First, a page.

CORPFIN 7042NA - Corporate Financial Risk Management (M)
Ngee Ann Academy - Trimester 3 - 2017
General Course Information
Course Code CORPFIN 7042NA Course Corporate Financial Risk Management (M) Coordinating Unit Business School Term Trimester 3 Level Postgraduate Coursework Location/s Ngee Ann Academy Units 3 Contact Up to 3 hours per week Available for Study Abroad and Exchange N Prerequisites CORPFIN 7039NA, CORPFIN 7040NA Corequisites CORPFIN 7020NA Course Description The course examines the process and instruments used in treasury management and their application in managing risk. Issues will be examined from both a financial institution and non-financial institution perspective. Topics include how financial risk management contributes to firm value; how to measure and manage market risks, credit risks and operational risks and how to deal with implementation issues of enterprise-wide risk management. The course will cover various methodologies of risk measurement and management including value-at-risk, expected shortfall, model-building approach, default probabilities, economic capital, RAROC and Enterprise Risk Management.
Course Coordinator: Dr Thu Phuong PhamLocation: Room 12.36, 10 Pulteney Street
The full timetable of all activities for this course can be accessed from Course Planner.
Course Learning OutcomesOn successful completion of this course, students will be able to:
- interpret and discuss the role and relevance of financial risk management
- apply various types of derivative securities to moderate financial risk exposures
- formulate hedging techniques utilising derivative securities in order to achieve appropriate risk management outcomes
- construct risk management tools, including VaR, to monitor financial risk exposures
- comprehend the concept of integrated risk management and how to implement it across firms and financial institutions
University Graduate Attributes
This course will provide students with an opportunity to develop the Graduate Attribute(s) specified below:
University Graduate Attribute Course Learning Outcome(s) Deep discipline knowledge
- informed and infused by cutting edge research, scaffolded throughout their program of studies
- acquired from personal interaction with research active educators, from year 1
- accredited or validated against national or international standards (for relevant programs)
1, 2, 3, 4 and 5 Critical thinking and problem solving
- steeped in research methods and rigor
- based on empirical evidence and the scientific approach to knowledge development
- demonstrated through appropriate and relevant assessment
1, 2, 3, 4 and 5 Teamwork and communication skills
- developed from, with, and via the SGDE
- honed through assessment and practice throughout the program of studies
- encouraged and valued in all aspects of learning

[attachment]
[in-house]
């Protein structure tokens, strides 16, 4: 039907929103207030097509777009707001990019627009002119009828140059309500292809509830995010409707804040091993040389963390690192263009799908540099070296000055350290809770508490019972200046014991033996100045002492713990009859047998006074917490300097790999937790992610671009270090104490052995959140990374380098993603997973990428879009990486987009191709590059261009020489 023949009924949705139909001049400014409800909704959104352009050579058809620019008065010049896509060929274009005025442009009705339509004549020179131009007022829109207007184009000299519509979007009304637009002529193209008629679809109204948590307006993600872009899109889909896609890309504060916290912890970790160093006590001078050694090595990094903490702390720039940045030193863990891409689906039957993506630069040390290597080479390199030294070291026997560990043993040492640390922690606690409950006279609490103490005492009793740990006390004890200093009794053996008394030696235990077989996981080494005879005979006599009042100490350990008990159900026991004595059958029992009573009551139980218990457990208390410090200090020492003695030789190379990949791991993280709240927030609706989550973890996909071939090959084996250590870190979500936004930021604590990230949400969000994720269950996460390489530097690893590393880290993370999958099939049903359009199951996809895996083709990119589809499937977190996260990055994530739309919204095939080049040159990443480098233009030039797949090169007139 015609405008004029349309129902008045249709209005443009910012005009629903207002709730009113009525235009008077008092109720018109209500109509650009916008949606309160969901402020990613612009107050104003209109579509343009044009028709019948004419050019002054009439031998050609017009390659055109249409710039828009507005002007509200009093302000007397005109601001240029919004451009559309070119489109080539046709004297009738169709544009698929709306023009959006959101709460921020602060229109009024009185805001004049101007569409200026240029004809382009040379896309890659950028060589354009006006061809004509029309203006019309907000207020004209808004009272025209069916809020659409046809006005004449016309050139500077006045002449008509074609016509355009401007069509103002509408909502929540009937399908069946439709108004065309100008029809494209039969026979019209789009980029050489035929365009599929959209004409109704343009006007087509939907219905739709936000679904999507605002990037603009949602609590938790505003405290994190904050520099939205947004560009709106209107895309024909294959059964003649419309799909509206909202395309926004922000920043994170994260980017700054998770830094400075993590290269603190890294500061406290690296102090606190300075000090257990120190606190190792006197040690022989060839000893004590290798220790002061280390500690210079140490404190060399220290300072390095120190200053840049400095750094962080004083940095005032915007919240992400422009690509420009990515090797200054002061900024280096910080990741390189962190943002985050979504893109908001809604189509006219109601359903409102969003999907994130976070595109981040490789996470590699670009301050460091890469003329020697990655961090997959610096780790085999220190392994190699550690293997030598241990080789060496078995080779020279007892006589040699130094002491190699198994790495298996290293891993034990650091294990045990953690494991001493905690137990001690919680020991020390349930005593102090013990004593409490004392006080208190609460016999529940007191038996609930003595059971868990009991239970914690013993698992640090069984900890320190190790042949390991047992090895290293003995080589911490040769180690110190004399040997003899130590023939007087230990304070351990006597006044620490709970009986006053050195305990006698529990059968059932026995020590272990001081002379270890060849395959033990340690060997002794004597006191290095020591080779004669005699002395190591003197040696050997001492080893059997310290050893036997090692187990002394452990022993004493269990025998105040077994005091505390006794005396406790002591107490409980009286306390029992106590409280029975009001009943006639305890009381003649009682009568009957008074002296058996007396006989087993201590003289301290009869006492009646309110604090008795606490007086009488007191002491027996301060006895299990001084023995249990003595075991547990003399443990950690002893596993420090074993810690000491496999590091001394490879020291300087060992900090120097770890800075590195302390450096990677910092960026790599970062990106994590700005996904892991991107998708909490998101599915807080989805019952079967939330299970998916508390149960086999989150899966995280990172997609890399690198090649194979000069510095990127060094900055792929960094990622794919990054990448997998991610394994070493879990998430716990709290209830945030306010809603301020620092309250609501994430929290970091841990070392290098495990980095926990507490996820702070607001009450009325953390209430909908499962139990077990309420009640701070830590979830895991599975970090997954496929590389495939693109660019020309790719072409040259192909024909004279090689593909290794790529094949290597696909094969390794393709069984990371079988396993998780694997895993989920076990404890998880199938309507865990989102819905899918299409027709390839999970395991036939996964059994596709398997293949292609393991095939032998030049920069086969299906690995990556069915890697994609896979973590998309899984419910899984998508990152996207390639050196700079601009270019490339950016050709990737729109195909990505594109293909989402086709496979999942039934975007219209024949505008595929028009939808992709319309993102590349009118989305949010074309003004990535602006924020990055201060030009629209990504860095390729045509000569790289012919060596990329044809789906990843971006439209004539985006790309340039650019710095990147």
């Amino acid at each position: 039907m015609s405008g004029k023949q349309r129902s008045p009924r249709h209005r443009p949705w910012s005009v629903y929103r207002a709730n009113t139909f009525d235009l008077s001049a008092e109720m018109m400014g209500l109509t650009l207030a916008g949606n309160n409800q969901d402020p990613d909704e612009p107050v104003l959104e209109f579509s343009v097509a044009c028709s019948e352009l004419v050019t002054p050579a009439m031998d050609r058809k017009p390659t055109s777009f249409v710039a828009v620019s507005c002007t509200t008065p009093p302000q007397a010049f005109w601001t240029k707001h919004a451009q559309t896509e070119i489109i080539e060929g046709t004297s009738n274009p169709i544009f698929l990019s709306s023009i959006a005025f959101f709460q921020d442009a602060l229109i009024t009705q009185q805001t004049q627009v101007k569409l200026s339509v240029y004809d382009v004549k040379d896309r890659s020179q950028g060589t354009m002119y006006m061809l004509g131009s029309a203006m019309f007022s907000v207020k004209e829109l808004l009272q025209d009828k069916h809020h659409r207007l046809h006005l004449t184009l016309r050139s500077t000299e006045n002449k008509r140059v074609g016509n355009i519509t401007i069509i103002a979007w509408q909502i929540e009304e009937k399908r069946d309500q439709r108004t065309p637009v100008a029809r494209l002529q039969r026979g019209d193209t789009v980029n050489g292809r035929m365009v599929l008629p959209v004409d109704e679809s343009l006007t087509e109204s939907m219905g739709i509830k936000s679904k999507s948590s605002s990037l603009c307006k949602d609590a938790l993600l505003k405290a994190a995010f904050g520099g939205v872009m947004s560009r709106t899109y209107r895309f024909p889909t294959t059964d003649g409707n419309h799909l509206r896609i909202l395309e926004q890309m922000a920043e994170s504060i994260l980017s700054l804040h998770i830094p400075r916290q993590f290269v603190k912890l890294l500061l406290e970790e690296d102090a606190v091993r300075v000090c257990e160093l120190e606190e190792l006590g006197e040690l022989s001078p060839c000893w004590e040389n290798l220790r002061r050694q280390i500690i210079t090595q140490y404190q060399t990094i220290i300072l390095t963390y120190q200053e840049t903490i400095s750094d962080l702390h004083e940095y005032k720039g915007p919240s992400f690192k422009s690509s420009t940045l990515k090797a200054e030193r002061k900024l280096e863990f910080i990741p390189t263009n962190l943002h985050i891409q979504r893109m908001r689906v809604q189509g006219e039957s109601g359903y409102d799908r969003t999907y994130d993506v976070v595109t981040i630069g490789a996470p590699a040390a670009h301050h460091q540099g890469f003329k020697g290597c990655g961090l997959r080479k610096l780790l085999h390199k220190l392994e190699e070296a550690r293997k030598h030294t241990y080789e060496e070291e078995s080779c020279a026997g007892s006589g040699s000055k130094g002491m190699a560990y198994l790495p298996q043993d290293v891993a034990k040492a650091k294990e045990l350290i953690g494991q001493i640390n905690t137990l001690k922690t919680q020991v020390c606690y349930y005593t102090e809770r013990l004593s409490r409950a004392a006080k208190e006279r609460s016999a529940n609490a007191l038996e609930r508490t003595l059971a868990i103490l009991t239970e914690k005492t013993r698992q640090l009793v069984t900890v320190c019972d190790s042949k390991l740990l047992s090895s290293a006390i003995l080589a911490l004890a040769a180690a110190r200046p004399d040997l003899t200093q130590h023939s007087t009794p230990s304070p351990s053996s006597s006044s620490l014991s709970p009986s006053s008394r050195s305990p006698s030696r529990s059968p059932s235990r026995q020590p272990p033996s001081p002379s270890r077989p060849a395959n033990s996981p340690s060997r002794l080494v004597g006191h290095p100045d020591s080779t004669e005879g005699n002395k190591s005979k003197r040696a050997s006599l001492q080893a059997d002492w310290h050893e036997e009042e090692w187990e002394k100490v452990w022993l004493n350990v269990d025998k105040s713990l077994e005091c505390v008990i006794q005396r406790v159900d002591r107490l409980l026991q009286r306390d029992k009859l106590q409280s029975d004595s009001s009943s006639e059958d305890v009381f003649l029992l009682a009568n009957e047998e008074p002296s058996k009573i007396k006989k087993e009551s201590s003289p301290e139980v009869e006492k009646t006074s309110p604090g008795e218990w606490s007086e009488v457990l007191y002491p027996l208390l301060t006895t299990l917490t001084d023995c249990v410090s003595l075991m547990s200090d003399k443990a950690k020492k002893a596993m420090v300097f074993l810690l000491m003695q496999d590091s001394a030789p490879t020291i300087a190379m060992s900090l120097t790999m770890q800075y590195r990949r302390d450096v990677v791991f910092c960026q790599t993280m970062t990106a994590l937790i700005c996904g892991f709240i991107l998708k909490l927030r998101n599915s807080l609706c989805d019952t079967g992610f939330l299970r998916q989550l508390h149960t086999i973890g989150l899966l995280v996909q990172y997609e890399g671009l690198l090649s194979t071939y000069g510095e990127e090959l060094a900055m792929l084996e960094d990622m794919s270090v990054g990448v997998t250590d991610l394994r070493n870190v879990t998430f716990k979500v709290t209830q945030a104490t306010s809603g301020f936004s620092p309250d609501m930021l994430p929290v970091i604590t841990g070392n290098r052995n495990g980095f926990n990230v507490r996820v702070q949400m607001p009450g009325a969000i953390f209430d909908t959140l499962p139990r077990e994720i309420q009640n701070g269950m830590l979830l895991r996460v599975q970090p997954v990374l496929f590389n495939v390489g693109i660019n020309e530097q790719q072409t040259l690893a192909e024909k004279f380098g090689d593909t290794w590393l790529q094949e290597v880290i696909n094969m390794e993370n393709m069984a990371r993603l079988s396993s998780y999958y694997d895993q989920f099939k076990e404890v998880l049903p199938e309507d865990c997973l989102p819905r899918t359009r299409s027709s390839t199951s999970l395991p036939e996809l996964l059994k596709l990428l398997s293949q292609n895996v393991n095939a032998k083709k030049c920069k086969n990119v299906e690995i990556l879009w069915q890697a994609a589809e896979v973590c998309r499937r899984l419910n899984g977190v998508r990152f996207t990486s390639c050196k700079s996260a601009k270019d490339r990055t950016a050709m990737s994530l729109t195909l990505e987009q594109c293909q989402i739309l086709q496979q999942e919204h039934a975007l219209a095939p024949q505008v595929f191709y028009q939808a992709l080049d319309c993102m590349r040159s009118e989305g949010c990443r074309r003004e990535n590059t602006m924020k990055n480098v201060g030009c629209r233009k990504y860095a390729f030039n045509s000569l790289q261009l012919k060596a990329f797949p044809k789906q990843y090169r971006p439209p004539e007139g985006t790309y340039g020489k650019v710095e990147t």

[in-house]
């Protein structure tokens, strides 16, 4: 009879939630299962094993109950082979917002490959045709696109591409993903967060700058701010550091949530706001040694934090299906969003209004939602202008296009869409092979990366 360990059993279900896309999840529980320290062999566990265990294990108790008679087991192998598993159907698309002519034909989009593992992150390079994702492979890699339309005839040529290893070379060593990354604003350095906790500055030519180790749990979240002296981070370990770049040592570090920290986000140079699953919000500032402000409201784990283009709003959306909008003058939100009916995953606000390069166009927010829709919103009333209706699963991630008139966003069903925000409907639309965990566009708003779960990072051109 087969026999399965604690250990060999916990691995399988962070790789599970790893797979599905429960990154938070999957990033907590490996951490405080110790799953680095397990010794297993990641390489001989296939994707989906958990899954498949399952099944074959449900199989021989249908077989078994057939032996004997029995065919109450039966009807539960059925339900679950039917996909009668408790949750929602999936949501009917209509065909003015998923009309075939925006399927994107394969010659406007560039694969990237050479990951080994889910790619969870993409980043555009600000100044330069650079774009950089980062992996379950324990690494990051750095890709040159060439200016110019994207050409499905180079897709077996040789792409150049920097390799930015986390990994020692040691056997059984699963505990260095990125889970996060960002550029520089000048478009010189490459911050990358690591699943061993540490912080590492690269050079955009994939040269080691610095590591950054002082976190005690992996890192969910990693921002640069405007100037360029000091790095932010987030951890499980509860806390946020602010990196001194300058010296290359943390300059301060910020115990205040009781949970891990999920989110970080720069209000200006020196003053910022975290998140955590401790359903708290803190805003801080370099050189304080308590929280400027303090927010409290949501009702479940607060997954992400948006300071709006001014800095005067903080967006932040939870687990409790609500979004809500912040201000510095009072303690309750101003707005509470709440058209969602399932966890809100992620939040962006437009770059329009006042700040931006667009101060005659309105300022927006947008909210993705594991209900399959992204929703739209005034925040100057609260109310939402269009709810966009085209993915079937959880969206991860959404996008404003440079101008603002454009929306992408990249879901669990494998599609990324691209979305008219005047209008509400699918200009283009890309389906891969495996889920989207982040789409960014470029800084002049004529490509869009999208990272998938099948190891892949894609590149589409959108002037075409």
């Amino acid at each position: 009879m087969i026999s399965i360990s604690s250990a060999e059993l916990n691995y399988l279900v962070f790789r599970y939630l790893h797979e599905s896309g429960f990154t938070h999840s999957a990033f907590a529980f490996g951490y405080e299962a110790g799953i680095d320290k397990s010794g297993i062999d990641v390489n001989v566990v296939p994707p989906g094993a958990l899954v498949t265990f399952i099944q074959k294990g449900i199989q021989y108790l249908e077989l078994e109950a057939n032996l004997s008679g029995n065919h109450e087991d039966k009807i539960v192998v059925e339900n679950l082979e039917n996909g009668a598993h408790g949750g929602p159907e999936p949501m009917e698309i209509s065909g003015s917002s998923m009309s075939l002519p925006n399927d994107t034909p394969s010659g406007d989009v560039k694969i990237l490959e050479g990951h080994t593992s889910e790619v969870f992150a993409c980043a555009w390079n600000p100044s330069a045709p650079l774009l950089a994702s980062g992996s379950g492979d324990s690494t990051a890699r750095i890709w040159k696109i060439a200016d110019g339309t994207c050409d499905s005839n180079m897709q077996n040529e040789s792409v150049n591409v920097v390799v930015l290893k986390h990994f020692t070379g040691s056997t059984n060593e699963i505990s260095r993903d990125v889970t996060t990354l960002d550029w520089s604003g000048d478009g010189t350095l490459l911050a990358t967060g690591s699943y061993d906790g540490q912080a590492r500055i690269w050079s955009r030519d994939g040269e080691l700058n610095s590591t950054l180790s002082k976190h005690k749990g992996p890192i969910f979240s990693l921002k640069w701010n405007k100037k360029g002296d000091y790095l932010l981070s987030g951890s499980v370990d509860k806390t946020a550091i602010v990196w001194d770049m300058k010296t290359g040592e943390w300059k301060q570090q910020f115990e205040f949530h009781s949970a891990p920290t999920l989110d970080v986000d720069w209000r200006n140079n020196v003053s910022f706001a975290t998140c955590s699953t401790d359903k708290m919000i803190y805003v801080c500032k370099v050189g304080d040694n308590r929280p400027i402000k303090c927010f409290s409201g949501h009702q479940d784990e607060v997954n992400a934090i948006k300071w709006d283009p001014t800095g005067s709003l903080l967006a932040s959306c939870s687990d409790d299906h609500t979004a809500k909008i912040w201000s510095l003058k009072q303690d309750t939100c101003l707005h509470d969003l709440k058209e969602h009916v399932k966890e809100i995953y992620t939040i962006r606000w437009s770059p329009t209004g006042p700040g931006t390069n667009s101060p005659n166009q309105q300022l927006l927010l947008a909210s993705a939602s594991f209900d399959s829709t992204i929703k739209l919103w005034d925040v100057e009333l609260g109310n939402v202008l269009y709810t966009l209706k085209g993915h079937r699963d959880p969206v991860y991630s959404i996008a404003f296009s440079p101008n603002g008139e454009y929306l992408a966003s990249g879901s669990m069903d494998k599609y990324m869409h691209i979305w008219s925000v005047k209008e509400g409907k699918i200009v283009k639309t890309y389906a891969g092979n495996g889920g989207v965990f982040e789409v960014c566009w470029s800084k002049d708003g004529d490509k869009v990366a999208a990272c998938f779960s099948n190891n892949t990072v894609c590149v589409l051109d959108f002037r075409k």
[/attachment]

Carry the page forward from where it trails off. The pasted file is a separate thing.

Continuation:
1, 2, 3, 4 and 5 Career and leadership readiness
- technology savvy
- professional and, where relevant, fully accredited
- forward thinking and well informed
- tested and validated by work based experiences
1, 2, 3, 4 and 5 Intercultural and ethical competency
- adept at operating in other cultures
- comfortable with different nationalities and social contexts
- able to determine and contribute to desirable social outcomes
- demonstrated by study abroad or with an understanding of indigenous knowledges
1, 2, 3, 4 and 5 Self-awareness and emotional intelligence
- a capacity for self-reflection and a willingness to engage in self-appraisal
- open to objective and constructive feedback from supervisors and peers
- able to negotiate difficult social situations, defuse conflict and engage positively in purposeful debate
1, 2, 3, 4 and 5
Required ResourcesThe core material that will be covered within the course is available on MyUni. However, it is also a requirement that you obtain a copy of the following text and that you supplement your studies of the core material with the text:
Hull, John C. Risk Management and Financial Institutions, 4th Edition. John Wiley & Sons P&T, March 2015. ISBN: 978-1-118-95594-9
Recommended Resources1) Crouhy, Michel; Dan Galai and Robert Mark. The Essentials of Risk Management, 2nd Edition. McGrawHill 2014.
2) Crouhy, Michel; Dan Galai and Robert Mark. Risk Management, 1st Edition. McGrawHill 2000.
3) Brealey, Richard; Stewart Myers, Franklin Allen. Principles of Corporate Finance. 11th Edition, McGrawHill 2013
4) John C. Hull. Options, Futures and Other Derivatives, 9th Edition, Pearson 2015.
5) Journal of Applied Corporate Finance, Various issues.
6) High quality finance journals covering risk management.
Online LearningTo provide assistance, all material (except texts) associated with the course is accessible via the course's MyUni website.
Learning & Teaching Activities
Learning & Teaching Modes